November 6, 2007 

'Inside Hydraulics' Newsletter

1. The ultimate hydraulics tool
2. Hydraulic troubleshooting: do as I say - not as I do
3. Hydraulic equipment reliability - begin with the end
4. Content for your web site or e-zine
5. Help us spread the word
6. Tell us what you think


The ultimate hydraulics tool

My son Benjamin is computer literate. He has been for more than a year. And he's only five. My wife and I are very comfortable with this - because with the right software and supervision, the personal computer is a fabulous learning tool.

It seems no matter what you want to learn these days, there's an interactive software program for it. And I'm not just talking about reading, 'riting and 'rithmetic for my five-year-old.

Several years ago I made a New Year's resolution to learn how to touch type. In years long past this would have involved buying a book, enrolling in a course or both. Not these days. You just get yourself an interactive software program and spend half an hour on day on it - until you've attained the typing speed you need.

The power of the personal computer as a learning tool is something Dr Marian Tumarkin and I have set out to leverage with our Advanced Hydraulics Course we're currently putting the finishing touches on.

This self-study program will include two pieces of hydraulic simulation software to cover computer simulation of both sequential (on/off) and proportional hydraulic circuits. Of course, you'll not only get the installation CDs but also detailed tutorials with examples.

It's our view that the simulation software included with our course is the most effective method available today for learning how to read and interpret hydraulic schematics and understanding how complex hydraulic circuits operate.

Not only that, it enables you to check the operation of a circuit with proposed modifications or specific faults - from the comfort of your home or office, and without any hydraulic hardware or spilling a drop of oil!

From the response received to date, I know many of you are 'champing at the bit' to get hold of this all new hydraulics program. If you're someone who wants to capitalize on the widespread shortage of skilled hydraulics people register now to receive advance notification.

The Nice Things People Say

"As a mechanic with more than 30 years experience, I think Industrial Hydraulic Control is excellent. I use it as my hydraulics reference." Find out more ...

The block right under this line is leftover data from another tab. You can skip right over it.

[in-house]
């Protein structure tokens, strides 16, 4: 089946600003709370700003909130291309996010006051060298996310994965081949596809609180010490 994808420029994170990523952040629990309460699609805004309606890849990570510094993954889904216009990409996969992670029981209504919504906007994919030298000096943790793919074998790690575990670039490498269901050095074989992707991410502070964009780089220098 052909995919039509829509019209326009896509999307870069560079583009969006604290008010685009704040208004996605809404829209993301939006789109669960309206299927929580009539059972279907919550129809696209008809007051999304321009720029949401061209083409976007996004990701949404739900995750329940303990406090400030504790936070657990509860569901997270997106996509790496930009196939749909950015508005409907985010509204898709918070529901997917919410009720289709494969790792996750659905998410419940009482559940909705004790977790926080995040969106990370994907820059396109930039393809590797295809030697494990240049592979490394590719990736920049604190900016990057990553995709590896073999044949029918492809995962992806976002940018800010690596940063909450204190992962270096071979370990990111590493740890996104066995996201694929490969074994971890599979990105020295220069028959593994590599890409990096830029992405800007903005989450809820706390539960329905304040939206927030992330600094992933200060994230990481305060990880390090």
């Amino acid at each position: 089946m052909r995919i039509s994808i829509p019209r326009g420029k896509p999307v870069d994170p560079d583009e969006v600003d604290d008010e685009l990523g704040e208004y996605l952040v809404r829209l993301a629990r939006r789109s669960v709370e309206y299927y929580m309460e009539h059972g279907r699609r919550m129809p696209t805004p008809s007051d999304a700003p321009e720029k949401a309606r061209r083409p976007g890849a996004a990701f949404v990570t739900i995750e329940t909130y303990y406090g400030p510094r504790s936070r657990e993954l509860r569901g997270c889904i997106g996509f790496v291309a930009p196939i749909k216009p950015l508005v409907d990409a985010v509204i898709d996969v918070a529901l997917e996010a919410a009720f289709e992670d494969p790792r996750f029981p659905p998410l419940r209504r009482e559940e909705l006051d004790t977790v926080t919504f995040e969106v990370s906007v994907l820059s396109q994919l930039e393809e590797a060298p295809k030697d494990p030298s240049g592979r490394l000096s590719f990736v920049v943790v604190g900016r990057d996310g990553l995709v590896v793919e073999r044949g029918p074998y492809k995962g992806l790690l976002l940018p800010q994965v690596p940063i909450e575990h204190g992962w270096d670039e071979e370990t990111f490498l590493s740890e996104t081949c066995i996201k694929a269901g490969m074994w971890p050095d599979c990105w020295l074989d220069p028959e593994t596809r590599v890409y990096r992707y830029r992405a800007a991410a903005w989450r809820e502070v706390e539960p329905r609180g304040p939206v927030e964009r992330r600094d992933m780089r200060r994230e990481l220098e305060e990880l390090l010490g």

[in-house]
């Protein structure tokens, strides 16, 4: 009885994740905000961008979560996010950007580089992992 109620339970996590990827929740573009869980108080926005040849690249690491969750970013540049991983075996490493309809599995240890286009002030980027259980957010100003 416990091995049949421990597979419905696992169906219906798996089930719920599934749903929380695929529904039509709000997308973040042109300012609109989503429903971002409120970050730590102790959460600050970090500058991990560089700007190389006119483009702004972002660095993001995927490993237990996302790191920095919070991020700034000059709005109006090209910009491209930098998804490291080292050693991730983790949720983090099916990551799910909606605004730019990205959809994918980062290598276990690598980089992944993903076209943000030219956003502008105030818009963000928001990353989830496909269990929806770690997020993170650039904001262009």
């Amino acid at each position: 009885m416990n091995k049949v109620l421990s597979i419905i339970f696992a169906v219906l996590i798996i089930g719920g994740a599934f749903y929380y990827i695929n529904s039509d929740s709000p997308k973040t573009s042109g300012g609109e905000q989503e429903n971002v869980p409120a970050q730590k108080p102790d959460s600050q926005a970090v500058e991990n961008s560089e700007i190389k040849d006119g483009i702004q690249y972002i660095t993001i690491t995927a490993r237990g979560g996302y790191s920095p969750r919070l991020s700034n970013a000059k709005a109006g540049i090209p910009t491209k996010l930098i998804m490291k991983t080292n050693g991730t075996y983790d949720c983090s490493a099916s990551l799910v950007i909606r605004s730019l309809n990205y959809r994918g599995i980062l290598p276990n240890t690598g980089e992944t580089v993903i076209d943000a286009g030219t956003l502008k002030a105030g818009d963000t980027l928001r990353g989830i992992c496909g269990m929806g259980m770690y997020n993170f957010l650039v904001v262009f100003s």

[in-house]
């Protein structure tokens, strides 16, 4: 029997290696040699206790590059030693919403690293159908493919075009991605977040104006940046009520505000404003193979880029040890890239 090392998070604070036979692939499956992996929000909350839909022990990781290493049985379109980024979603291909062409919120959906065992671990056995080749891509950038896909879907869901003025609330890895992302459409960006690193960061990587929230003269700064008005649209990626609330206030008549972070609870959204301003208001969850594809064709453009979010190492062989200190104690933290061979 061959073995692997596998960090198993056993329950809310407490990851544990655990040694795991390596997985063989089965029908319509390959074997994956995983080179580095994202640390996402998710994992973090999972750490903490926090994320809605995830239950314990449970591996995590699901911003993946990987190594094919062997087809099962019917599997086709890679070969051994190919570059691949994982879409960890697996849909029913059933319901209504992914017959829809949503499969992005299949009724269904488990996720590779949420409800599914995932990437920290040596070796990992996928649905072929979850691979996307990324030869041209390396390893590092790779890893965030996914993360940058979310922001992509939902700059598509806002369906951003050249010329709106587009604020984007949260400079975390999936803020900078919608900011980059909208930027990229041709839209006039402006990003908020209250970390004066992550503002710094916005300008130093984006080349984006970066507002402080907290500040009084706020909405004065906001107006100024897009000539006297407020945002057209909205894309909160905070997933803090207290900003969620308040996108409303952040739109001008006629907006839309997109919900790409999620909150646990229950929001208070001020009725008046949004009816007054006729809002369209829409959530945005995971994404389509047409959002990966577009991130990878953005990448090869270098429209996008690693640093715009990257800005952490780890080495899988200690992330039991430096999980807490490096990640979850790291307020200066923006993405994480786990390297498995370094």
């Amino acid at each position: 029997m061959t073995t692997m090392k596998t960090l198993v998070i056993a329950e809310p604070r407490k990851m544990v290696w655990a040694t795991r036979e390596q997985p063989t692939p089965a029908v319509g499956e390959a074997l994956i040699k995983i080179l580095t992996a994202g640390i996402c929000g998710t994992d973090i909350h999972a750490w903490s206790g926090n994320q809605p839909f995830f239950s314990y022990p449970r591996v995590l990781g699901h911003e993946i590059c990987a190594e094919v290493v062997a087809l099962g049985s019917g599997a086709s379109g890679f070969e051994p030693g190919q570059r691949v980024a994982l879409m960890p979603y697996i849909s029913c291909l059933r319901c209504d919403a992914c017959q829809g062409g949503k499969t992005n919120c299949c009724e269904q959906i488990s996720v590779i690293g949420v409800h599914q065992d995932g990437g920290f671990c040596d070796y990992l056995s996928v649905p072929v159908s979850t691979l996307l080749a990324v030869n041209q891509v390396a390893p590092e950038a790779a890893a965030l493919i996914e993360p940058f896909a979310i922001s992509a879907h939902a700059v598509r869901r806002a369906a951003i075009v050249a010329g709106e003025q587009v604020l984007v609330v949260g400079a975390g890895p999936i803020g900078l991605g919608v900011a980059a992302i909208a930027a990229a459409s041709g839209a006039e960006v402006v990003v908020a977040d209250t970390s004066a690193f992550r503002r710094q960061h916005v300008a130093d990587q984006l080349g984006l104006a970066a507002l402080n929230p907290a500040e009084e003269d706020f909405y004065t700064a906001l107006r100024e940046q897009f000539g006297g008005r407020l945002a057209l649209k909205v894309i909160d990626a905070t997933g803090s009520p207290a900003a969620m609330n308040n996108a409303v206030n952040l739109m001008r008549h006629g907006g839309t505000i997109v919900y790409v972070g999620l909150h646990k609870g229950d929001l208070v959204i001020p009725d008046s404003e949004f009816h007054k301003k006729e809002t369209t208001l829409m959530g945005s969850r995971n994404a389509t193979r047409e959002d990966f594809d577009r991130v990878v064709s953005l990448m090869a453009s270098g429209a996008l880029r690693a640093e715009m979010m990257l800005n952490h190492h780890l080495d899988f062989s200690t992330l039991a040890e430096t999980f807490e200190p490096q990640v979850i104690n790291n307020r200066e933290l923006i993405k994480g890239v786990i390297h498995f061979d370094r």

R. Soebandi
Equipment Maintenance Supervisor
Oilfield Service Company

2.   Hydraulic troubleshooting: do as I say - not as I do

If you've read Insider Secrets to Hydraulics, you'll recall that I define hydraulic troubleshooting as a logical process of elimination which begins with checking the easy things first.

The emphasis I put on investigating the easy things first may seem so elementary your inclination may be to disregard this advice. Certainly, if you do follow a logical process of elimination, you will get a result - regardless of whether you check the easy things first or not.

It's just that if you leave anything that's easy to check until last - you'll kick yourself for not giving it your attention in the beginning.

A troubleshooting situation I was involved in recently illustrates this to a tee. If you're skilled in reading hydraulic schematics and wish to follow along, the circuit is here

But even if you're not fluent in schematics, read on - because it's the moral of the story that's important.

The machine in question is a fairground ride. You know the ones. Its designers seem to have one objective in mind - to get you to regurgitate the contents of your stomach. And I'm talking from experience.

When the passengers are strapped in, the boom of the ride is elevated by two lift cylinders (not numbered) top left of schematic. Once elevated, cylinder (58) retracts to remove a locking pin and the passenger carriage is rotated by motor (38).

The main hydraulic pumps are electrically powered. In case of electricity failure or main pump failure, pump (74) powered by an internal combustion engine is used to recover the ride and unload the passengers.

Prior to me receiving the call, there had been a power failure. When pump (74) was used to rotate the carriage to the locking position, rotation was found to be slow and when the carriage went over center - due to the boom not being absolutely vertical when raised - the carriage 'ran away'.